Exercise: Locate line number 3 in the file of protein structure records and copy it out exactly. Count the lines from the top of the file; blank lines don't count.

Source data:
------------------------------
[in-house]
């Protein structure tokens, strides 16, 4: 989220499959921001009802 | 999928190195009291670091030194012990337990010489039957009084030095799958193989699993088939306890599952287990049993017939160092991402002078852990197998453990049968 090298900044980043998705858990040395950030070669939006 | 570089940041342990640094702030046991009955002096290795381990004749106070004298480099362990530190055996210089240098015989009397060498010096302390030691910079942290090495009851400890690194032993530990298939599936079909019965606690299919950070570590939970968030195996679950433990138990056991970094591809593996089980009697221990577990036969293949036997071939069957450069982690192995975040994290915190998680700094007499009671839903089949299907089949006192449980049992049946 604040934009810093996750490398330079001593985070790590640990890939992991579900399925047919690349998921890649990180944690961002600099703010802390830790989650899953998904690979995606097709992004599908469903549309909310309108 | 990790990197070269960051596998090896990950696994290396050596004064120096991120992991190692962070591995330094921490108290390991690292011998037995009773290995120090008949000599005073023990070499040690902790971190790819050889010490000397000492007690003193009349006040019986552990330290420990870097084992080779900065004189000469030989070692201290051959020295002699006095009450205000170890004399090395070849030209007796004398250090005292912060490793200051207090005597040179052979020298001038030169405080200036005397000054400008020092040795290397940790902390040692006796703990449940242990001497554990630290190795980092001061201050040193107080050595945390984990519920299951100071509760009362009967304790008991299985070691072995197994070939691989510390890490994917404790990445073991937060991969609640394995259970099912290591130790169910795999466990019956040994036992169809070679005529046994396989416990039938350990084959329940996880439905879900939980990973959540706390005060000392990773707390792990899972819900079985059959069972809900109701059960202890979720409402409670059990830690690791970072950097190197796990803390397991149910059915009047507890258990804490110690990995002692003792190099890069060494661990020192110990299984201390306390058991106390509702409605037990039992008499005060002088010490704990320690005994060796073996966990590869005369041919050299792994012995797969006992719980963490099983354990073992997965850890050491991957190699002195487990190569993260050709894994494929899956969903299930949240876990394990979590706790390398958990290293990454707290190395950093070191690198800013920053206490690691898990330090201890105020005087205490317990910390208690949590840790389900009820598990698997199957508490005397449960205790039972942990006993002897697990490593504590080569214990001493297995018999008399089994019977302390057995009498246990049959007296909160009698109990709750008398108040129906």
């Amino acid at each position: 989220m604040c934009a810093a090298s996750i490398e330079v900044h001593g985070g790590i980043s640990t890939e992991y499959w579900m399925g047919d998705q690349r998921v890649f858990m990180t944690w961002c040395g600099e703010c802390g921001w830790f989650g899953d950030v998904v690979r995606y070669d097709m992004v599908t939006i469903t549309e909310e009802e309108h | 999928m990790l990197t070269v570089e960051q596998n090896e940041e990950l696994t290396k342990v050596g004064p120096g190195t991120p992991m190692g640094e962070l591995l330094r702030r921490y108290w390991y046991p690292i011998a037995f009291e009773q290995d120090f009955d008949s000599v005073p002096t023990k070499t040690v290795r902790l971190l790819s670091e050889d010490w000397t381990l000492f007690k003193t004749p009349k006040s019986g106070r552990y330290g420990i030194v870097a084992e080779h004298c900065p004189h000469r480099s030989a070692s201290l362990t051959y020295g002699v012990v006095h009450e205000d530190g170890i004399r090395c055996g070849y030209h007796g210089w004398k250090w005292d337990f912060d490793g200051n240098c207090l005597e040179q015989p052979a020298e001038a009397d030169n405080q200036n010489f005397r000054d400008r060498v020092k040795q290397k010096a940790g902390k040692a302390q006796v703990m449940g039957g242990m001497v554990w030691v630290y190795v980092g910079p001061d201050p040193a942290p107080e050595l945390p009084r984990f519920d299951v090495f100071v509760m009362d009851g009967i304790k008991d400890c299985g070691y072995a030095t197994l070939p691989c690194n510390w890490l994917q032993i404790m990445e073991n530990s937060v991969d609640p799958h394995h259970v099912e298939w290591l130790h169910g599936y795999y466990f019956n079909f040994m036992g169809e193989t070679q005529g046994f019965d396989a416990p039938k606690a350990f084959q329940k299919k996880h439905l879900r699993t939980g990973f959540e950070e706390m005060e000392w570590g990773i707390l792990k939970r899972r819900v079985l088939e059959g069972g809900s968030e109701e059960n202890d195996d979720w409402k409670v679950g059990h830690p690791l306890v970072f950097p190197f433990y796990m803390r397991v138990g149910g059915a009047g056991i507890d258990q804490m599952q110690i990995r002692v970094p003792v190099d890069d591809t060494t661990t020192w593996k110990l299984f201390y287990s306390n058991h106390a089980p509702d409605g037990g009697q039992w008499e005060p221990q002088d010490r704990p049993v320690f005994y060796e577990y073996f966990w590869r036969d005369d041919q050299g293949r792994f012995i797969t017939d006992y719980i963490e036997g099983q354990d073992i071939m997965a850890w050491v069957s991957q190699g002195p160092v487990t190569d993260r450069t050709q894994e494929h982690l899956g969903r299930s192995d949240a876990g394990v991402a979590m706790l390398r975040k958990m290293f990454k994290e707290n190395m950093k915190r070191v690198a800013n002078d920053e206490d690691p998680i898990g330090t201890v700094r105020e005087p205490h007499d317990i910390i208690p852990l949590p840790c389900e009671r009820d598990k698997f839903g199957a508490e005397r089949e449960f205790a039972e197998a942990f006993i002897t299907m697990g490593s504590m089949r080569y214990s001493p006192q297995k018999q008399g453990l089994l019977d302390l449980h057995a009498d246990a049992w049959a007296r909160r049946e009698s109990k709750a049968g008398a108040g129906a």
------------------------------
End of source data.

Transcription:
């Amino acid at each position: 989220m604040c934009a810093a090298s996750i490398e330079v900044h001593g985070g790590i980043s640990t890939e992991y499959w579900m399925g047919d998705q690349r998921v890649f858990m990180t944690w961002c040395g600099e703010c802390g921001w830790f989650g899953d950030v998904v690979r995606y070669d097709m992004v599908t939006i469903t549309e909310e009802e309108h | 999928m990790l990197t070269v570089e960051q596998n090896e940041e990950l696994t290396k342990v050596g004064p120096g190195t991120p992991m190692g640094e962070l591995l330094r702030r921490y108290w390991y046991p690292i011998a037995f009291e009773q290995d120090f009955d008949s000599v005073p002096t023990k070499t040690v290795r902790l971190l790819s670091e050889d010490w000397t381990l000492f007690k003193t004749p009349k006040s019986g106070r552990y330290g420990i030194v870097a084992e080779h004298c900065p004189h000469r480099s030989a070692s201290l362990t051959y020295g002699v012990v006095h009450e205000d530190g170890i004399r090395c055996g070849y030209h007796g210089w004398k250090w005292d337990f912060d490793g200051n240098c207090l005597e040179q015989p052979a020298e001038a009397d030169n405080q200036n010489f005397r000054d400008r060498v020092k040795q290397k010096a940790g902390k040692a302390q006796v703990m449940g039957g242990m001497v554990w030691v630290y190795v980092g910079p001061d201050p040193a942290p107080e050595l945390p009084r984990f519920d299951v090495f100071v509760m009362d009851g009967i304790k008991d400890c299985g070691y072995a030095t197994l070939p691989c690194n510390w890490l994917q032993i404790m990445e073991n530990s937060v991969d609640p799958h394995h259970v099912e298939w290591l130790h169910g599936y795999y466990f019956n079909f040994m036992g169809e193989t070679q005529g046994f019965d396989a416990p039938k606690a350990f084959q329940k299919k996880h439905l879900r699993t939980g990973f959540e950070e706390m005060e000392w570590g990773i707390l792990k939970r899972r819900v079985l088939e059959g069972g809900s968030e109701e059960n202890d195996d979720w409402k409670v679950g059990h830690p690791l306890v970072f950097p190197f433990y796990m803390r397991v138990g149910g059915a009047g056991i507890d258990q804490m599952q110690i990995r002692v970094p003792v190099d890069d591809t060494t661990t020192w593996k110990l299984f201390y287990s306390n058991h106390a089980p509702d409605g037990g009697q039992w008499e005060p221990q002088d010490r704990p049993v320690f005994y060796e577990y073996f966990w590869r036969d005369d041919q050299g293949r792994f012995i797969t017939d006992y719980i963490e036997g099983q354990d073992i071939m997965a850890w050491v069957s991957q190699g002195p160092v487990t190569d993260r450069t050709q894994e494929h982690l899956g969903r299930s192995d949240a876990g394990v991402a979590m706790l390398r975040k958990m290293f990454k994290e707290n190395m950093k915190r070191v690198a800013n002078d920053e206490d690691p998680i898990g330090t201890v700094r105020e005087p205490h007499d317990i910390i208690p852990l949590p840790c389900e009671r009820d598990k698997f839903g199957a508490e005397r089949e449960f205790a039972e197998a942990f006993i002897t299907m697990g490593s504590m089949r080569y214990s001493p006192q297995k018999q008399g453990l089994l019977d302390l449980h057995a009498d246990a049992w049959a007296r909160r049946e009698s109990k709750a049968g008398a108040g129906a």